Teen Librarian Toolbox
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Things I Never Learned in Library School: Self Directed Porgramming (formerly Contests! Everyone is winning)

Although I now live in Texas, I spent the first 18 years of my teen librarian career in a cold state where everyone hibernates during the months of January and February.  Programming is hard as it is – but add in winter storms and it becomes downright unpredictable. Doing a variety of contests can be a fun way to keep teens involved while catering to the elements, and to the busy schedules of teens.

In the past, I always referred to contests as “passive programming”, which gave it a negative connotation that I despised.  But at a webinar last year (and I’m sorry, I can’t remember what it was), one of the speakers referred to contests as “self-directed programming“.  Genius!  This title, I think, captures the true spirit of why contests work and are valued by teens.  And if you read my previous post about the value of hanging out, you know that teens need and thrive with self-directed opportunities.

When doing a traditional library program, teens have to commit to a certain time and place.  So you have the best Hunger Games program (ever!) planned for Monday night at 7 pm.  But that day the history teacher assigns an entire chapter to read with the promise of a quiz, teens have to do 5 pages of calculus homework and then, to top it all off, 300 inches of snow is predicted.  Suddenly, the 40 teens that signed up to come has translated into 5 teens at your door that evening.  Life happens and there is a lot of competition for teens time and attention.  Contests, however, allow teens the opportunity to participate in the library on a broader timetable.  They also help keep the library out there, actively in the forefront of the teen brain, by having a more continual presence.  And, if done correctly, they allow you to be a strong Web presence, which is so important to the teen audience.

And it shouldn’t be overlooked: Contests have value because they help promote the library and they demonstrate the wide variety of ways that the library can be involved in the lives of teens.  Contests don’t have to be limited to books, they can tap into any part of teen culture and demonstrate what a well rounded information resource the library is.  If you plan them correctly, they also help teens learn how to use the library catalog and various library resources within the library.

Contests are a good supplement to traditional library programming: they keep the library presence out there, they meet the needs of a wider variety of your audience, and they allow teens to explore the library and its resources or express themselves creatively – but on a broader timetable.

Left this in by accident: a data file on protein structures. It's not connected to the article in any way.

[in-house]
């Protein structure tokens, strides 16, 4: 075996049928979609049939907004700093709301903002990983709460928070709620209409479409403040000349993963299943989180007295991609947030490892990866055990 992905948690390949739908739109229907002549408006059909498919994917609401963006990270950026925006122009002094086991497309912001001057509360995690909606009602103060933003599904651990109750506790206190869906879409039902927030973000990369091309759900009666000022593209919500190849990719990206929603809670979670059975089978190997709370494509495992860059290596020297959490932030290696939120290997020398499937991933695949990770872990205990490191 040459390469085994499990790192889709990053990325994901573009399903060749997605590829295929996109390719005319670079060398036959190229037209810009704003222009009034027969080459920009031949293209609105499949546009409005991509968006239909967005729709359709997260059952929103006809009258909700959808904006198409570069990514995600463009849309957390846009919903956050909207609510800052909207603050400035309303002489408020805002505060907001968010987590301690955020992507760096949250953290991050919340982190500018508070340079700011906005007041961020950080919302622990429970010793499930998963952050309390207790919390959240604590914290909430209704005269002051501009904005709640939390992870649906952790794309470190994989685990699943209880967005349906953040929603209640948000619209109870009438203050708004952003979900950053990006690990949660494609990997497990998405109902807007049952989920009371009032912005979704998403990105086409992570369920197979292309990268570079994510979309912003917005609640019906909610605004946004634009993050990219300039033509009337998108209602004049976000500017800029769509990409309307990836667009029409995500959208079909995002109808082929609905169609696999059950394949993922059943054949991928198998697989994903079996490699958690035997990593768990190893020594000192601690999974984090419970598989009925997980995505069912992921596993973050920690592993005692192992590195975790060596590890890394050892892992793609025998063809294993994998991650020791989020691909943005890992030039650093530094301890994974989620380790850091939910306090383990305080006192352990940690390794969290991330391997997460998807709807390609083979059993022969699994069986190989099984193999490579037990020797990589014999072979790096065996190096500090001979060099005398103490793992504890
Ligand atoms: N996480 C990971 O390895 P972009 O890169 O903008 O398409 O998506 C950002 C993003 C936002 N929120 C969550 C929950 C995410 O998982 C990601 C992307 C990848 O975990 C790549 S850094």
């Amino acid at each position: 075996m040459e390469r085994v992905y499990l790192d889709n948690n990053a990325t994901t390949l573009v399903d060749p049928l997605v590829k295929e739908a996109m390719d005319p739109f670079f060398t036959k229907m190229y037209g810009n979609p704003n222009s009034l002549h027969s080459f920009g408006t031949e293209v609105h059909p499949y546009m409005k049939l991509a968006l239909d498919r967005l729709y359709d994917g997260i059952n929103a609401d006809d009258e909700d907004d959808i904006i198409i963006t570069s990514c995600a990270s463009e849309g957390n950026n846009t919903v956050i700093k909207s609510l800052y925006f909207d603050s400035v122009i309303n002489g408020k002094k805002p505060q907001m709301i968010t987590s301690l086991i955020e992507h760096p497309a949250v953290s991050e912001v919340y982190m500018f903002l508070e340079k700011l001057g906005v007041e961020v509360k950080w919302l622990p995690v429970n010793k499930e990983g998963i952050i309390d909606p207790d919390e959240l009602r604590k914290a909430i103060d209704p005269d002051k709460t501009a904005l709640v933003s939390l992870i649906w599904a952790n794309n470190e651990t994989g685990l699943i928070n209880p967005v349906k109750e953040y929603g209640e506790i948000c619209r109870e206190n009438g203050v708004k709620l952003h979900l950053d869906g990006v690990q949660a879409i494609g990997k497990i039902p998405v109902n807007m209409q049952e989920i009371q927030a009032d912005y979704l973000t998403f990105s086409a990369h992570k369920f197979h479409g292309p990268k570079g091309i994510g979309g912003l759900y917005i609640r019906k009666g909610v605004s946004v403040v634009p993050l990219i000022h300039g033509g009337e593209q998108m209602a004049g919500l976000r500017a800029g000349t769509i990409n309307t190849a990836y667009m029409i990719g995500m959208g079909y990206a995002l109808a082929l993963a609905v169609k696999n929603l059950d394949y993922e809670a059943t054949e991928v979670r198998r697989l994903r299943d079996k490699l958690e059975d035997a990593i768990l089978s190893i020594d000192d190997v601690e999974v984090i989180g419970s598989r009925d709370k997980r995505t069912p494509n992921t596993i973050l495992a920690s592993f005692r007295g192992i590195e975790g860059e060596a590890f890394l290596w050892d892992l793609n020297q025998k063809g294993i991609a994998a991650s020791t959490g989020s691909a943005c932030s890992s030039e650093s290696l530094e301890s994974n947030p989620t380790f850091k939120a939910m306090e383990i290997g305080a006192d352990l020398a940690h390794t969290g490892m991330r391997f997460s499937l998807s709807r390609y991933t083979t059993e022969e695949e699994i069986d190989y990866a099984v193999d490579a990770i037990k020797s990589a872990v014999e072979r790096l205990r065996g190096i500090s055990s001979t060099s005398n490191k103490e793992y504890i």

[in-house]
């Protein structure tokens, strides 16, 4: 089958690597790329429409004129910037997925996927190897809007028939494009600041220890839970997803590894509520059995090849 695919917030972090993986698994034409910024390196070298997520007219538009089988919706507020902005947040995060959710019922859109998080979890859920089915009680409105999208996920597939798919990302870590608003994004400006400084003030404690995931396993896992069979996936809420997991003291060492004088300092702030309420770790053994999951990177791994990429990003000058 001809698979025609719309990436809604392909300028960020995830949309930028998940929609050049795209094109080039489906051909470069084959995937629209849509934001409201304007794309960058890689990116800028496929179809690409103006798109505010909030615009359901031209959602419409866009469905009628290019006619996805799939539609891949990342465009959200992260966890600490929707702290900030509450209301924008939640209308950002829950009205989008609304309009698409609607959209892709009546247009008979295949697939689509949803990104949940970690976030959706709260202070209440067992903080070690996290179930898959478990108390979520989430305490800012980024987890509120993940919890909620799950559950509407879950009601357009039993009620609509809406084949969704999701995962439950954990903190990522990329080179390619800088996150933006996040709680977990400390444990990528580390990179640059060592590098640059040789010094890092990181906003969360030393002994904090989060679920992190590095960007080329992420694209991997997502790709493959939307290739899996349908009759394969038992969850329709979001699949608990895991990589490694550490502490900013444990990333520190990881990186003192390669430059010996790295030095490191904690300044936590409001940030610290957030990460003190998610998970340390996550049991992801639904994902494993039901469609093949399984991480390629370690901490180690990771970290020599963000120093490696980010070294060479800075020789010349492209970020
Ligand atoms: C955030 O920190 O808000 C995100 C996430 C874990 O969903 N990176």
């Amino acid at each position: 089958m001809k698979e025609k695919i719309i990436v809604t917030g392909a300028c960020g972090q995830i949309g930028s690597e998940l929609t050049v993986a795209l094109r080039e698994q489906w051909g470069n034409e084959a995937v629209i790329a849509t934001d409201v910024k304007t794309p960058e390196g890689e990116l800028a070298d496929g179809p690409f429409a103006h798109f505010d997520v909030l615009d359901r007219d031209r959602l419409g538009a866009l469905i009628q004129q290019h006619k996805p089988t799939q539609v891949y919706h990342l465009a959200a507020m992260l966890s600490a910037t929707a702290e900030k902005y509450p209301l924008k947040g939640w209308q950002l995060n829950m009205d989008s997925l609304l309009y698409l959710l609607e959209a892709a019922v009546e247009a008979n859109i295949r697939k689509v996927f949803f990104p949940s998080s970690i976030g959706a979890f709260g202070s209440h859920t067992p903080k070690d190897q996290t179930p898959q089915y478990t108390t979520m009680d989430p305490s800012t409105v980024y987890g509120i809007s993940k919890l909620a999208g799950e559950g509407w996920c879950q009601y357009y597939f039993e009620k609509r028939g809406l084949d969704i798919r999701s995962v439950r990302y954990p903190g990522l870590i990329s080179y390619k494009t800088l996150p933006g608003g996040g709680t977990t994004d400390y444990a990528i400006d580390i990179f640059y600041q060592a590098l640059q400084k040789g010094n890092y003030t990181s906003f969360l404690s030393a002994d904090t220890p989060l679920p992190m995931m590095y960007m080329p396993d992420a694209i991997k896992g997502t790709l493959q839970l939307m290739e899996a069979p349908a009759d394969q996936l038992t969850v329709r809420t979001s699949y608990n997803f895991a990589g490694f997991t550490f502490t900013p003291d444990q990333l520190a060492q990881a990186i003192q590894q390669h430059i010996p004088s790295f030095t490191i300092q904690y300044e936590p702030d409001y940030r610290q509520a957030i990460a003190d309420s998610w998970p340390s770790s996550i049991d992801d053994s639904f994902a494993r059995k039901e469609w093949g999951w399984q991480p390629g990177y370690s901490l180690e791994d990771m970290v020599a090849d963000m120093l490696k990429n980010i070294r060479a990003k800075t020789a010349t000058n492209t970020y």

In the past, I have done variations of 1 or 2 contests a month.  Like display windows, it is good to have turnover.  By creating a regular, predictable pattern teens know to keep coming and you build a steady audience.  You can do a static contest where teens pick up or print of a contest sheet and fill it out to enter or you can do an ongoing contest where you reveal one part of the contest per day via your library web or social media page. (Check out the previous post Making the Most of Your Teen Services FB Page for more.)  If you follow the TLT on Facebook you know that this week we are doing this type of contest using pictographs of popular classic children’s stories.  This type of contest ensures that you have steady content to share with your teens via their social media page and you meet them where they are most often.

Make a pictogram a day and ask teens to decipher your message via Twitter or FB

Can you name these classic children’s stories?

If you are having a contest, it is good to have prizes (although sometimes the fun can be a prize in and of itself – especially online).  Prizes don’t have to be extravagant: you can put together a movie themed contest and your prize can be a popular dvd, box of popcorn and a 2 liter of soda, for example.  Or you could see if you could get a local business to sponsor you monthly contest (community partnership for the win!) and it could be the Monthly Fluffy Bunny Pizza Contest at Fluffy Bunny Community Library.  (As far as I know I totally just made that up).  Good ole gift certificates and gas cards also work, teens love $5.00 to the Taco Factory and gas is not cheap these days so every little bit helps.  You can also use this as an opportunity to hand out the arcs you receive.

Contests allow you, as a programmer, to be creative.  Think outside the box.  You can create a wide variety of contests including word scrambles, book title scrambles, quotes, and more.  They can be word puzzles or visual puzzles.

Some of my past contests have included:

Visual is good.  And this taps into popular culture and promotes your library magazine collection.

This month long contest promoted a wide variety of library assets.

Using popular games as a model is a good way to generate contest ideas.

You can use Discovery Puzzlemaker to make quick and easy contests.

You can get contest ideas by looking around online.  Also, the American Girl publishers have a variety of puzzle books that provide good inspiration for contest ideas.

Next blog post: A teen drawing contest that allows teens to be creative and provides an opportunity for teen input in your Summer Reading Challenge.

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